Welcoming guest blogger Claire to Project HB
THE BASICS: Fitness Freak makes it really easy to find and sign up to classes you might not normally go to. With that, I found myself wondering what you wear to an acrobatics class and whether it would matter that I can’t really reach my toes. £12 a session at the London Dance Academy. 8:15pm on Wednesdays. Lasts one hour.
THE BITCHES: Claire
THE CLASS: I’m a pretty typical runner. You’ll catch me being reminded on a weekly basis how tight running can make muscles at yoga sessions, grumbling as I struggle to touch my toes. Flexibility is not my middle name. Upper-body strength is not my friend.
The idea of throwing my body around and balancing on it with total, artistic ease – whilst, say, upside-down – is a far cry from powering through miles of London’s streets on two feet. Still, I’d love to have such a different poise and control over my body. Actually, I’d be content with mastering a hand stand, really.
So signing up to an acrobatics class at the London Dance Academy was a big step away from my comfort zone. Feeling brave, Fitness Freak made it alarmingly easy to find my nearest acrobatics class.
The London Dance Academy is tucked away around the corner from Old Street. It’s a basement area, but it’s not dingy. In fact, it’s airy and white, and definitely feels more like a dance school than a gym studio.
The classes cover four focuses and rotate each week. When you sign up, you know what you could be covering but you aren’t told which it’ll be. For my session it was throwing yourself at the floor, namely through rolls and handstands – neither of which I’ve touched for ten years.
After a 15 minute warm up to songs that you’d easily find on the most secretive section of my running playlist, we did some yoga-like stretching, did some core work and did the splits. Or rather, some people did and I mostly practised grunting. Luckily I wasn’t the only first-timer and our teacher, Lowry – who pulled off every move with enviable ease, and is about to go traveling the world with her acrobatics – was incredible patient. So the ritual humiliation was neatly skipped. We threw ourselves around the room doing forward rolls and then worked up into handstand bending; back-bending to help, and then across the mats with some supportive help from Lowry. It was all oddly liberating. Getting to trust your body in new, alien upside-down sessions is amazing. And tiring.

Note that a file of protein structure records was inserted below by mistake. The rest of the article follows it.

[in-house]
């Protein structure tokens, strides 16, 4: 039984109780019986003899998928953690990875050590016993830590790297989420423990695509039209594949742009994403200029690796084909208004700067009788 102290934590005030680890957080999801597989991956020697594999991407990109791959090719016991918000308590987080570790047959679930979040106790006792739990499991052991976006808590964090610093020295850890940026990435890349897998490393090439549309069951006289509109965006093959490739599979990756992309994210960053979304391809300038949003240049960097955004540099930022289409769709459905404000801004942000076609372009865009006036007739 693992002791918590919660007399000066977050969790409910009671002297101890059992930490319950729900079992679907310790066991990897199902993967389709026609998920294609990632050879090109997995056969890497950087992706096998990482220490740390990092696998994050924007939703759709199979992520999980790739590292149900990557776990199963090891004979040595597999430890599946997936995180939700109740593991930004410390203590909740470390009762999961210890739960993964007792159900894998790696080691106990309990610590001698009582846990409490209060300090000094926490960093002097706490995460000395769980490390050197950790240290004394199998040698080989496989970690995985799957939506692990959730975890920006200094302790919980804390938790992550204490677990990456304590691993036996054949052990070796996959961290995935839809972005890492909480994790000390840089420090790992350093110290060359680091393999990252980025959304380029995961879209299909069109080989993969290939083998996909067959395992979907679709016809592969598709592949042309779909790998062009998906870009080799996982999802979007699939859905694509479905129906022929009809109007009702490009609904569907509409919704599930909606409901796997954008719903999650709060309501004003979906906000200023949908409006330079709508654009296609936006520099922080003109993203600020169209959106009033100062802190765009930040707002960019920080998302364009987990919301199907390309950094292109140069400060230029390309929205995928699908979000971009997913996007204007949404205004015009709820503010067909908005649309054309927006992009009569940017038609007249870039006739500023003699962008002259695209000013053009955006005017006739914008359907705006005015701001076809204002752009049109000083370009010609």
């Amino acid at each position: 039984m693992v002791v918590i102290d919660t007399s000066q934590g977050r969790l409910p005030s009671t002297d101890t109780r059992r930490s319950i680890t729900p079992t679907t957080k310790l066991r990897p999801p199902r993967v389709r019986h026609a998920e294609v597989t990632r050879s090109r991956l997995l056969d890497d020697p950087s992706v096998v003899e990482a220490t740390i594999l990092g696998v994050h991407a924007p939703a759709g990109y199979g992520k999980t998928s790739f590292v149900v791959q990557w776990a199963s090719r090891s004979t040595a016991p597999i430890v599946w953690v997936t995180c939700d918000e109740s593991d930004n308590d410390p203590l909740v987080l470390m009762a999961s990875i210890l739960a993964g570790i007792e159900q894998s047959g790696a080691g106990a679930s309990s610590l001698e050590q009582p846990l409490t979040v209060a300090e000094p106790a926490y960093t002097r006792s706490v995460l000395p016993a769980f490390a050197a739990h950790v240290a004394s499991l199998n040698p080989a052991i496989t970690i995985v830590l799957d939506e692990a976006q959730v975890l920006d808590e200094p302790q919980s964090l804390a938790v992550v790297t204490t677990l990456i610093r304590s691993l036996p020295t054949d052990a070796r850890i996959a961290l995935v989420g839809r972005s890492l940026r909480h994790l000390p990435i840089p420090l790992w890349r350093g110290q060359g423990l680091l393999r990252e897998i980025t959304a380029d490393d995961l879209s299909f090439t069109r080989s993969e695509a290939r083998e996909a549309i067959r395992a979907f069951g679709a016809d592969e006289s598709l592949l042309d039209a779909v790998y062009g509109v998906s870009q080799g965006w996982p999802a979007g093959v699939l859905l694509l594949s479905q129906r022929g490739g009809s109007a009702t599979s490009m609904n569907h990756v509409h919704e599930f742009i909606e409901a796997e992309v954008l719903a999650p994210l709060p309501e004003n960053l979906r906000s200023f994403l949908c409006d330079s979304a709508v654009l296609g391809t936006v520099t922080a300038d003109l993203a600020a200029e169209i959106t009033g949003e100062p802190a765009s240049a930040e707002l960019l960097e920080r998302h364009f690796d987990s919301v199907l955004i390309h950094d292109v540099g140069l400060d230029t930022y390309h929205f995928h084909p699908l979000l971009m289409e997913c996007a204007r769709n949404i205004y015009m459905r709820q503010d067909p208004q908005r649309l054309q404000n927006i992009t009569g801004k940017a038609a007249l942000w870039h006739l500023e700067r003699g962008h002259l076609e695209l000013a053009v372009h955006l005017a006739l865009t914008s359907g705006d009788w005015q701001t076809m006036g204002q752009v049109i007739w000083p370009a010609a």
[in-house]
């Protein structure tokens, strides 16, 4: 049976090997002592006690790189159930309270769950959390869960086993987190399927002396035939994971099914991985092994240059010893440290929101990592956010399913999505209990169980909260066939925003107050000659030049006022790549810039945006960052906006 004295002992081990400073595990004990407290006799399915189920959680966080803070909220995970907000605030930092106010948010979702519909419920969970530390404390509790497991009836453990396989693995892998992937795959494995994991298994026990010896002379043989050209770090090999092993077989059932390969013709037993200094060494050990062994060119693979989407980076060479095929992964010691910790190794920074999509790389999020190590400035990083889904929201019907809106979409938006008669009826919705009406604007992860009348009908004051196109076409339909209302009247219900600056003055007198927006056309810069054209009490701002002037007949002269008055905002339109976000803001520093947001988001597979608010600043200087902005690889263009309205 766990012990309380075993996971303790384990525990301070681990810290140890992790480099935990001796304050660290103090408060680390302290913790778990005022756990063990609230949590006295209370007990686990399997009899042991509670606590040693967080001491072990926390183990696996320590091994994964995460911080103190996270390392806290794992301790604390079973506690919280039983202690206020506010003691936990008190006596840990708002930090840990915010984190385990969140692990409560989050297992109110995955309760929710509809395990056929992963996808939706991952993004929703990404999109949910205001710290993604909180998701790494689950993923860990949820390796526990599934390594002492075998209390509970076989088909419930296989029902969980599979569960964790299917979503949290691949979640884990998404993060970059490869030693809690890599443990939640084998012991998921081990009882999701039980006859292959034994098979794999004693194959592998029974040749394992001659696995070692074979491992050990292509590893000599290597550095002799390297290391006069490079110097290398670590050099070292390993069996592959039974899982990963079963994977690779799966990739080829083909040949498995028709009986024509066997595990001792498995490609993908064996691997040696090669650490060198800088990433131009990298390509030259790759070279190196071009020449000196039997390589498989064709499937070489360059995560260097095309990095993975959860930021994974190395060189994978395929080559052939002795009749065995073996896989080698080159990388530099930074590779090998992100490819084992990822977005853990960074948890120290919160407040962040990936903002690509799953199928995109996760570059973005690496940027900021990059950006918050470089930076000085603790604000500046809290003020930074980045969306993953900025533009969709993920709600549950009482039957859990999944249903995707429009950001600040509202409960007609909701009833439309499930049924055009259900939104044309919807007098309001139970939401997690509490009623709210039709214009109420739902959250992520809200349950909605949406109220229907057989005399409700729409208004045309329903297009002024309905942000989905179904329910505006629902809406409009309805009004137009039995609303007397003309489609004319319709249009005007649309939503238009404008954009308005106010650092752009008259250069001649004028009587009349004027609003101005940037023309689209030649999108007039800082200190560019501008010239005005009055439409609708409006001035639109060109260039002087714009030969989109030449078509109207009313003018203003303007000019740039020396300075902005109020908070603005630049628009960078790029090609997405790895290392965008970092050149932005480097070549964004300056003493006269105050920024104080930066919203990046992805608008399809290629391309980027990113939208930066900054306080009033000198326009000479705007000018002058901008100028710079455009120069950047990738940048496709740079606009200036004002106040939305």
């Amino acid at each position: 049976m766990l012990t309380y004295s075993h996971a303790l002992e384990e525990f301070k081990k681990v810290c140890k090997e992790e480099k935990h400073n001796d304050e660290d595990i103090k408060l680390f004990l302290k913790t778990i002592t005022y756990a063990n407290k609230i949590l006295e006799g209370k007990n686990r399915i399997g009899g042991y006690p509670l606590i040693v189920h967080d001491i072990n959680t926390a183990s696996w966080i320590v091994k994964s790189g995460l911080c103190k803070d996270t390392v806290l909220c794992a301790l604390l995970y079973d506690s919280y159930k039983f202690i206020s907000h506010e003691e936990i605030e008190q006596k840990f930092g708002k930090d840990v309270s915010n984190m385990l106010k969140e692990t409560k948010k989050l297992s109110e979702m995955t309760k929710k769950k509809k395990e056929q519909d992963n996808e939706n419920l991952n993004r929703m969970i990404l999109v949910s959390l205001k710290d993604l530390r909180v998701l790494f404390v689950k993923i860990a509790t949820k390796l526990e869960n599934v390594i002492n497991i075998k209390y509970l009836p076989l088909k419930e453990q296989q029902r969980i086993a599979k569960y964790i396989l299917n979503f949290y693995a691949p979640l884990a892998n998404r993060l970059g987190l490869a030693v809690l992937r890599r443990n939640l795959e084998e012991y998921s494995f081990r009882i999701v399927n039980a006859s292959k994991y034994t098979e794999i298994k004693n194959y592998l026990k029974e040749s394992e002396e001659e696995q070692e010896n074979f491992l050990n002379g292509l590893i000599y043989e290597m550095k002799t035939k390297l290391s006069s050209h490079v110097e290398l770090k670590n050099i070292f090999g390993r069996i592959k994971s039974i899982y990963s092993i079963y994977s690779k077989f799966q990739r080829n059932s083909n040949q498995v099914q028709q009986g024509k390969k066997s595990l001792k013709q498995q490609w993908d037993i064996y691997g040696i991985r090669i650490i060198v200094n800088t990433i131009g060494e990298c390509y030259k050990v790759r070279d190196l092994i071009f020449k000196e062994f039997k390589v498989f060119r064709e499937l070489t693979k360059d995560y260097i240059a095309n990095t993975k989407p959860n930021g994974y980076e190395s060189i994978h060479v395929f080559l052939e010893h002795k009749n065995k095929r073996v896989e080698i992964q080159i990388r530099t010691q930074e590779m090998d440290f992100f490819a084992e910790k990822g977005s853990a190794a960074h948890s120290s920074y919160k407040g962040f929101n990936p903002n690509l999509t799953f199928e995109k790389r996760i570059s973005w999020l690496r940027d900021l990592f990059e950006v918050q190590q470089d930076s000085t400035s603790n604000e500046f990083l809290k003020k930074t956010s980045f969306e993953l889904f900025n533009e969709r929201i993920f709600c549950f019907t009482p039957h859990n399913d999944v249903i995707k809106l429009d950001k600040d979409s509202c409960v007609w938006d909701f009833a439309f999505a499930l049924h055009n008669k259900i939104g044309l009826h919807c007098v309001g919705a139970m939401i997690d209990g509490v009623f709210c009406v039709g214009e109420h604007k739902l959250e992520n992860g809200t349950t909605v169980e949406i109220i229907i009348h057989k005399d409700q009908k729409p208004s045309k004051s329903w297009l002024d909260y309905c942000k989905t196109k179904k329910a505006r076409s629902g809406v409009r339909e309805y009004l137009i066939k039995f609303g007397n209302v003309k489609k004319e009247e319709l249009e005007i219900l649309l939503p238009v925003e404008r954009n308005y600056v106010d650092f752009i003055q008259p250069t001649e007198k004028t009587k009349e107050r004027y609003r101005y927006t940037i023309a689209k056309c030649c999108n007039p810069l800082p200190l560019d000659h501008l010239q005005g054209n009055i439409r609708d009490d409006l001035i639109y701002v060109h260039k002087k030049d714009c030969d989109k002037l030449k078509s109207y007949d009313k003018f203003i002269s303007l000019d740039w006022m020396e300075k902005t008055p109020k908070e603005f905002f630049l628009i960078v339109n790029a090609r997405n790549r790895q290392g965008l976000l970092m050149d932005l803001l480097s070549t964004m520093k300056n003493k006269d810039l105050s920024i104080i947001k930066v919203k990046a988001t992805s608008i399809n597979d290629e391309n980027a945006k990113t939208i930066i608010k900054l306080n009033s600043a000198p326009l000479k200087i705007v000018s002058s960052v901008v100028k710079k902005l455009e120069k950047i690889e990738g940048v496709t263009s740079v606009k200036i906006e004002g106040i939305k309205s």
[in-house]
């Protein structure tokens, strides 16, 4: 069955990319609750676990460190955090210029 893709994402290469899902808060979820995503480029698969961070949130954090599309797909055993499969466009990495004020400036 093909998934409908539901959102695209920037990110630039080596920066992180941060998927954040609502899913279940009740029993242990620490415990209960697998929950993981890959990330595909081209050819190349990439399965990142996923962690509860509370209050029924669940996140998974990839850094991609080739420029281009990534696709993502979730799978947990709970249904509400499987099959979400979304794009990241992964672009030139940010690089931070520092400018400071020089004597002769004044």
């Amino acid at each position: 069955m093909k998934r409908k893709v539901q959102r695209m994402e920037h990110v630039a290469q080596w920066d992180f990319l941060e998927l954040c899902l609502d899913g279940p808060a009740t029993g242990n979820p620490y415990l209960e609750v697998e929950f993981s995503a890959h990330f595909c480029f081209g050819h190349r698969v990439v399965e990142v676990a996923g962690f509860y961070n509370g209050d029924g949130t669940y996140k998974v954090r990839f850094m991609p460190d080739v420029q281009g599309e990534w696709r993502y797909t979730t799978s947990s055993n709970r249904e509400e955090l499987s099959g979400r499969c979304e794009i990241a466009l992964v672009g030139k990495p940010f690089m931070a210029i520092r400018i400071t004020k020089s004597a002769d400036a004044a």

THE VERDICT: It’s an approachable way to practice acrobatics. Great for true beginners who haven’t pulled out a forward roll since they were 15, not a waste of time for anyone who can go straight into the splits; probably to be avoided if you’re looking for Cirque du Soleil as your next step. It feels less like a workout for general training’s sake, and more focused which is great: much more like you’re learning a new skill. And I loved that. I’ll be returning to hone an ability to stand on my hands rather than as a go-to way to pop out some core strength. But based on how tired we were the next day, that’s something that definitely comes with the sessions regardless.
THE EXTRAS: The lovely Claire has officially been recognised as being a Freakin’ Hot Bitch by trying out this class and becoming Project HB’s very first guest blogger! You can read more about her musical musings and love of overpriced Scandinavian cups at her blog, Get Dancey…. :)